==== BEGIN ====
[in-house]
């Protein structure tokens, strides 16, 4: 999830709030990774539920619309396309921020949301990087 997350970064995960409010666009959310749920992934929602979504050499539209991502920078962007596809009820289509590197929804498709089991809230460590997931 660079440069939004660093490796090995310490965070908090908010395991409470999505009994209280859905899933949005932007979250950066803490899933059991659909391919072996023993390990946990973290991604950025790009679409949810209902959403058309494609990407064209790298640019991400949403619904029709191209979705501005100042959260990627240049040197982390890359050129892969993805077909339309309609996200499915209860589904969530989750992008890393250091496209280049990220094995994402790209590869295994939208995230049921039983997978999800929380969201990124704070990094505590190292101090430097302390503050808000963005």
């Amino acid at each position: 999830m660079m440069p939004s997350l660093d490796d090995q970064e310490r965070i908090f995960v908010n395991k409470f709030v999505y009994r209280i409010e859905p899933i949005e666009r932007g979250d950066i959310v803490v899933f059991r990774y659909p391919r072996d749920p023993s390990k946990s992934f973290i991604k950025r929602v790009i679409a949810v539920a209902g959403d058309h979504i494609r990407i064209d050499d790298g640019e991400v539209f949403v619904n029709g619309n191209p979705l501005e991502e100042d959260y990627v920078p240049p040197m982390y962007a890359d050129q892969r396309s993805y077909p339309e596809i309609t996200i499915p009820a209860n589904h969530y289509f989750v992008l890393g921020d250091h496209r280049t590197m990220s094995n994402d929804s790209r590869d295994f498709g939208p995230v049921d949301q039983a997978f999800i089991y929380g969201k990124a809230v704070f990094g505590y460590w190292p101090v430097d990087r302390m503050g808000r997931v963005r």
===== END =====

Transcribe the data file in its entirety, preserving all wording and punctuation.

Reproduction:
[in-house]
């Protein structure tokens, strides 16, 4: 999830709030990774539920619309396309921020949301990087 997350970064995960409010666009959310749920992934929602979504050499539209991502920078962007596809009820289509590197929804498709089991809230460590997931 660079440069939004660093490796090995310490965070908090908010395991409470999505009994209280859905899933949005932007979250950066803490899933059991659909391919072996023993390990946990973290991604950025790009679409949810209902959403058309494609990407064209790298640019991400949403619904029709191209979705501005100042959260990627240049040197982390890359050129892969993805077909339309309609996200499915209860589904969530989750992008890393250091496209280049990220094995994402790209590869295994939208995230049921039983997978999800929380969201990124704070990094505590190292101090430097302390503050808000963005």
């Amino acid at each position: 999830m660079m440069p939004s997350l660093d490796d090995q970064e310490r965070i908090f995960v908010n395991k409470f709030v999505y009994r209280i409010e859905p899933i949005e666009r932007g979250d950066i959310v803490v899933f059991r990774y659909p391919r072996d749920p023993s390990k946990s992934f973290i991604k950025r929602v790009i679409a949810v539920a209902g959403d058309h979504i494609r990407i064209d050499d790298g640019e991400v539209f949403v619904n029709g619309n191209p979705l501005e991502e100042d959260y990627v920078p240049p040197m982390y962007a890359d050129q892969r396309s993805y077909p339309e596809i309609t996200i499915p009820a209860n589904h969530y289509f989750v992008l890393g921020d250091h496209r280049t590197m990220s094995n994402d929804s790209r590869d295994f498709g939208p995230v049921d949301q039983a997978f999800i089991y929380g969201k990124a809230v704070f990094g505590y460590w190292p101090v430097d990087r302390m503050g808000r997931v963005r």